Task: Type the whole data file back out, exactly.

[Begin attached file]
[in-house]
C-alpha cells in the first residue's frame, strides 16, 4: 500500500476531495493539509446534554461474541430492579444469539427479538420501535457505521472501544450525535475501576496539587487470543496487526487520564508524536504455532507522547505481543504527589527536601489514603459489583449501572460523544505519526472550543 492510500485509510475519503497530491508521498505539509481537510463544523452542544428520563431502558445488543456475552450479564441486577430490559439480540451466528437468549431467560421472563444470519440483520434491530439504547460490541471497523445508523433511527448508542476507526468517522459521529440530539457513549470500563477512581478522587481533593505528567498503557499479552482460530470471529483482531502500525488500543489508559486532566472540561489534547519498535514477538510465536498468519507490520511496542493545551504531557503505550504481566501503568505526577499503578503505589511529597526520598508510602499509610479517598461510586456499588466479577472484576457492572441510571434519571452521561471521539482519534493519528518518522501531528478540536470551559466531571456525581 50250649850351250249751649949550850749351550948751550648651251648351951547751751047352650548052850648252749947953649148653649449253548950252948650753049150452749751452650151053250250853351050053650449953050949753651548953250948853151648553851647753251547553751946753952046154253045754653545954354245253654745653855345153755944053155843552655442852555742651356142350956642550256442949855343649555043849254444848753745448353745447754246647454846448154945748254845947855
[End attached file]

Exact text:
[in-house]
C-alpha cells in the first residue's frame, strides 16, 4: 500500500476531495493539509446534554461474541430492579444469539427479538420501535457505521472501544450525535475501576496539587487470543496487526487520564508524536504455532507522547505481543504527589527536601489514603459489583449501572460523544505519526472550543 492510500485509510475519503497530491508521498505539509481537510463544523452542544428520563431502558445488543456475552450479564441486577430490559439480540451466528437468549431467560421472563444470519440483520434491530439504547460490541471497523445508523433511527448508542476507526468517522459521529440530539457513549470500563477512581478522587481533593505528567498503557499479552482460530470471529483482531502500525488500543489508559486532566472540561489534547519498535514477538510465536498468519507490520511496542493545551504531557503505550504481566501503568505526577499503578503505589511529597526520598508510602499509610479517598461510586456499588466479577472484576457492572441510571434519571452521561471521539482519534493519528518518522501531528478540536470551559466531571456525581 50250649850351250249751649949550850749351550948751550648651251648351951547751751047352650548052850648252749947953649148653649449253548950252948650753049150452749751452650151053250250853351050053650449953050949753651548953250948853151648553851647753251547553751946753952046154253045754653545954354245253654745653855345153755944053155843552655442852555742651356142350956642550256442949855343649555043849254444848753745448353745447754246647454846448154945748254845947855